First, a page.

Wednesday, October 21, 2009

The Mother 'Hood

Sunday I read an article in the Daily Poop by Judith Warner, who posted the original on her blog for the New York Times, "Domestic Disturbances." So, of course I went to the source to find the post, "The Choice Myth" in its original provenance, since the Poop can't be trusted to print anything in its entirety.

In the article, Warner explores evidence that while many women are staying home with their kids, this fact alone may not represent a choice on their part, and that the "myth" of women opting out of high-power jobs in droves to go home and raise little Chauncey is baloney.

Warner is actually responding to an article in the Washington Post from earlier in the month, ("Debunking the Mommy Myth," by Donna St. George and Pamela Stone) which presents statistics that indicate less choice-making than media attention implies. In fact, the number of mythologized drop-outs may be rather small and select.

My response to the whole thing is that I'm bothered by the need to choose at all. I'm beginning to think that my generation's demand for equal rights might well have led to equal opportunities to become harried cogs in the industrial machine. Mind you, I burned my bra with the rest of my cohort, but then stayed home to raise my kids.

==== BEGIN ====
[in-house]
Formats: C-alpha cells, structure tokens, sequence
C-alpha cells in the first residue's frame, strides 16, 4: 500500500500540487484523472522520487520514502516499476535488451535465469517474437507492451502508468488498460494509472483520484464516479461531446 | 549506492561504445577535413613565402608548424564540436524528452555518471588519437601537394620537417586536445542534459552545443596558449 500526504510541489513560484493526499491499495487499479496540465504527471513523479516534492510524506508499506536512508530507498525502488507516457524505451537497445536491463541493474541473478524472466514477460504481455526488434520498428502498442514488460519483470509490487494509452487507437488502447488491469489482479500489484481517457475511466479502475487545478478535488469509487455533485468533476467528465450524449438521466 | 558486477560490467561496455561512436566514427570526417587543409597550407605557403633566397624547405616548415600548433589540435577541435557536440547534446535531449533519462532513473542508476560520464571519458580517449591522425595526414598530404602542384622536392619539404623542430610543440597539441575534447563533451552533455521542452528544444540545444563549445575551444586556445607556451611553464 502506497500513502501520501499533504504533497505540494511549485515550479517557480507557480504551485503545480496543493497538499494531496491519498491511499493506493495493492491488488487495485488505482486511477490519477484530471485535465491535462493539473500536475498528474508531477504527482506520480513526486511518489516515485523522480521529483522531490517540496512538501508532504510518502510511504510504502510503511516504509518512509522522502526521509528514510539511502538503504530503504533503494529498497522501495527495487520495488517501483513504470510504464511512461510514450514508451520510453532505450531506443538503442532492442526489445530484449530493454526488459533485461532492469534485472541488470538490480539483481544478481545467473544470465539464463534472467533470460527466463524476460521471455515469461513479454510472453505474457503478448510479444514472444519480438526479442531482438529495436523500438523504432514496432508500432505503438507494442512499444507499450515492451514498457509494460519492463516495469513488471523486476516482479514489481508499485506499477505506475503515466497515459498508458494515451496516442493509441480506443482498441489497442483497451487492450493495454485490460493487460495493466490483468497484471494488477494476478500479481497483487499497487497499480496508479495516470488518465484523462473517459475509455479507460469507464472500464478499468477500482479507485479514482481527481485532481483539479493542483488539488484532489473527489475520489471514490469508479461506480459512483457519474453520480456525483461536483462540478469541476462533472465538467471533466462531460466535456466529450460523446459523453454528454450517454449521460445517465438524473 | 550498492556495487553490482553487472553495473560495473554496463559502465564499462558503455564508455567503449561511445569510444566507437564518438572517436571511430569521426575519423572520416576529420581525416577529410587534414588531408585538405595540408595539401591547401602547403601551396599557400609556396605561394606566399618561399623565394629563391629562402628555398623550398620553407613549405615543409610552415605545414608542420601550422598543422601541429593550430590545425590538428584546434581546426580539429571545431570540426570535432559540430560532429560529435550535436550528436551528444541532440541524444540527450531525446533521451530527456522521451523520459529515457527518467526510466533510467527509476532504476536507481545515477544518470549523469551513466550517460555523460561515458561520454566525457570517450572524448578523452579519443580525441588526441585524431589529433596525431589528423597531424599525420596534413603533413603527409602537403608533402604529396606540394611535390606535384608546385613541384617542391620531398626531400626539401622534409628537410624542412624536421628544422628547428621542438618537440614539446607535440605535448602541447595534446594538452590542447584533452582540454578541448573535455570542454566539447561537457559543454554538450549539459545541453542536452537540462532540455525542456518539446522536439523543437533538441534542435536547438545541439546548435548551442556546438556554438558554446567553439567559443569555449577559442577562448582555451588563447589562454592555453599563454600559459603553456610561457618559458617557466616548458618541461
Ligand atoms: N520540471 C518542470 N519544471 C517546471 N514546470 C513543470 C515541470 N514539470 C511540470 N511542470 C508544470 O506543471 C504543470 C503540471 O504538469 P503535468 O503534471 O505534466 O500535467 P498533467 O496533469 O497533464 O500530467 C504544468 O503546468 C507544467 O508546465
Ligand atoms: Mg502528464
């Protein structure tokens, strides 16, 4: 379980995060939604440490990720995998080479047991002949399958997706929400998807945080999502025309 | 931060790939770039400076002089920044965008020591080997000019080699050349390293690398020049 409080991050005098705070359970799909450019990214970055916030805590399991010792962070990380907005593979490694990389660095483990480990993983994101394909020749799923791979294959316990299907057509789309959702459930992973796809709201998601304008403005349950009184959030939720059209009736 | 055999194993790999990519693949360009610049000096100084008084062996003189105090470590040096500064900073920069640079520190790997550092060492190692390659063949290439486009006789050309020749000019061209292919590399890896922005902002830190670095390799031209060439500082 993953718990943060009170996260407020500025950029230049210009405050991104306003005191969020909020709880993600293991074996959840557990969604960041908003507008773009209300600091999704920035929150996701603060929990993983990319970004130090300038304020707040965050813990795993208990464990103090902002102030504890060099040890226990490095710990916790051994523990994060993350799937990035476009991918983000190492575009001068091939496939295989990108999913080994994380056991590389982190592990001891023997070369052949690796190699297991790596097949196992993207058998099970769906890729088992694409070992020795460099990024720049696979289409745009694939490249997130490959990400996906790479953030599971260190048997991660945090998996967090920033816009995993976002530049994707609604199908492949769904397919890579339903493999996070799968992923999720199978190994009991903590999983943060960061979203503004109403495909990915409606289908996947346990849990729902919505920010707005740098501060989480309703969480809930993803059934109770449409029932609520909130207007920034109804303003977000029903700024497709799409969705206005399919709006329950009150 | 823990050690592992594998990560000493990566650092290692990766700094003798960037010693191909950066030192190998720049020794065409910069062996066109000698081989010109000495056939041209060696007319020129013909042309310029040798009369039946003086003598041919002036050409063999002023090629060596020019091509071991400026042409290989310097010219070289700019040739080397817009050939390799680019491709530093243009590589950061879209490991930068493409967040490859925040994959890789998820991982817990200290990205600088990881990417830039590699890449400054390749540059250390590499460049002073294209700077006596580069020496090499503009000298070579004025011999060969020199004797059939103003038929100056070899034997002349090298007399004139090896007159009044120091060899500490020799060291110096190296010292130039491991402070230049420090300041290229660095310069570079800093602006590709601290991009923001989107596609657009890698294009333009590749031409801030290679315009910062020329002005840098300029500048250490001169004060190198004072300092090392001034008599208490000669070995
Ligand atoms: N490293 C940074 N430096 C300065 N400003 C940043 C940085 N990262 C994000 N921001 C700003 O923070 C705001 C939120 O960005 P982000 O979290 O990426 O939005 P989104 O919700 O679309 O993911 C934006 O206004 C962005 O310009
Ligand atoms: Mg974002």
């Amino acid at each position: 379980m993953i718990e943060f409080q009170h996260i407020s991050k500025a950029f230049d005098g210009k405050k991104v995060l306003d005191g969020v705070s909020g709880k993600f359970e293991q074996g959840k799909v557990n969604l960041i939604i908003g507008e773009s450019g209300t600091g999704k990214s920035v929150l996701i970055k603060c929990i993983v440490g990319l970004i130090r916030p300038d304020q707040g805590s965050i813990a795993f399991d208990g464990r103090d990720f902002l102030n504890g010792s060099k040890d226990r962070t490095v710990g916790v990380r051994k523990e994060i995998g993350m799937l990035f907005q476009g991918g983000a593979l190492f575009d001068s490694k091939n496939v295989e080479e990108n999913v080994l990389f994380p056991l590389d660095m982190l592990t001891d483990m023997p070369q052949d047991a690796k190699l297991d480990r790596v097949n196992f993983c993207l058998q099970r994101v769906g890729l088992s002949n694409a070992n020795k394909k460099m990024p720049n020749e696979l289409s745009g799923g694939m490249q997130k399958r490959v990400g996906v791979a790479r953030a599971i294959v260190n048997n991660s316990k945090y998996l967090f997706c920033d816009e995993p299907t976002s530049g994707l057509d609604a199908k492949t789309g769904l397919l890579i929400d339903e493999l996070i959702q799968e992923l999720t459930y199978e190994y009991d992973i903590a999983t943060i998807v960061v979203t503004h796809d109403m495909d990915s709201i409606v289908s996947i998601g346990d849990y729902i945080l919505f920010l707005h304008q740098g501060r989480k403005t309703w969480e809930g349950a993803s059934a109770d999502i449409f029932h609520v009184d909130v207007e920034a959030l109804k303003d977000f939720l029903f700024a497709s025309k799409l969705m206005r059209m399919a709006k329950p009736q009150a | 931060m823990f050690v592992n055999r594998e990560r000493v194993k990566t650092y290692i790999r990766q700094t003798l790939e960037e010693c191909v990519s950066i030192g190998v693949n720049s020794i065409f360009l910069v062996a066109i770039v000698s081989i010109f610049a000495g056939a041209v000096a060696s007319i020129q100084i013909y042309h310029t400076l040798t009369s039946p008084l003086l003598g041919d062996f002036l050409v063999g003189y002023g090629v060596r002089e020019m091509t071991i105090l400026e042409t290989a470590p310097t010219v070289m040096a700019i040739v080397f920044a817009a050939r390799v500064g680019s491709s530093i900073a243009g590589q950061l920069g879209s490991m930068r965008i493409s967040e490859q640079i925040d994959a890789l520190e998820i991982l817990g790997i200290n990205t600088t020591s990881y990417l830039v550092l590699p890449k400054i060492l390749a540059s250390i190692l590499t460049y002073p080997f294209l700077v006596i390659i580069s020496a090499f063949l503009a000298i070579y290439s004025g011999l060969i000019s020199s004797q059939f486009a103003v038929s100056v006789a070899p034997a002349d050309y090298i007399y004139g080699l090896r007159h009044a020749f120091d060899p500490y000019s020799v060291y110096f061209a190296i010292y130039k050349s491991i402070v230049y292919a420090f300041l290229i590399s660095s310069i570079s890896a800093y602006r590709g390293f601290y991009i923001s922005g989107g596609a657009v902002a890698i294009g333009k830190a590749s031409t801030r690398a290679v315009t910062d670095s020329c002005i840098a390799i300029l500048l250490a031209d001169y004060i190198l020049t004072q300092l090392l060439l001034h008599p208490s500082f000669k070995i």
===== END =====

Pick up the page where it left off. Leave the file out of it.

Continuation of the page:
I'm reminded of this choice (and for me it was a choice; in fact, I chose to stay home not only for my kids, but because I thought I might be taking a job away from someone who needed it more) whenever I get my Social Security statement in the mail. There, between 1976 and 1986, is a large gap: zero income for all ten years. Once I got my first TAship, the money started dribbling in until I got my first full-time teaching gig only fifteen years ago.

There are several problems with questions about who's staying home and why. One is the lingering notion/prejudice that stay-at-home moms aren't doing "real" work. I can't tell you how many times I had to respond snittily to remarks like "Oh; you stay home with your kids. So you don't work." Of course I worked. Just like the people who take care of working women's kids work. Only harder, because I did it 24 hours a day.

When my children entered school I started volunteering: Montessori school art teacher and materials designer, elementary school library and Junior Great Books, school district's library committee and outdoor learning center. This experience kept me in touch with my son and then my daughter even when they weren't home, and also helped prepare me for teaching once they'd fled the nest for high school pursuits and college. I went to grad school in the evenings when their father was home, and full time when they were in high school. My own family's rule had always been "18 and you're on your own" (because nobody could have afforded to send us to college), and even though my kids did get their college paid for, they were still pretty much independent from the moment they left the public school system.

I certainly didn't fall into the high-achieving power-job category (although I did "give up" a promising college administration career at Penn), nor was I married to a six-figure earner like one of the women in the Washington Post panel. There were some sacrifices, but I don't think any of us missed anything we did without. And even though it wasn't all peaches and flowers, I did like being with my kids and keeping house--and reading and writing and cooking and gardening--all the things I seem to have so little time for now that I have no kids at home and a "real" job.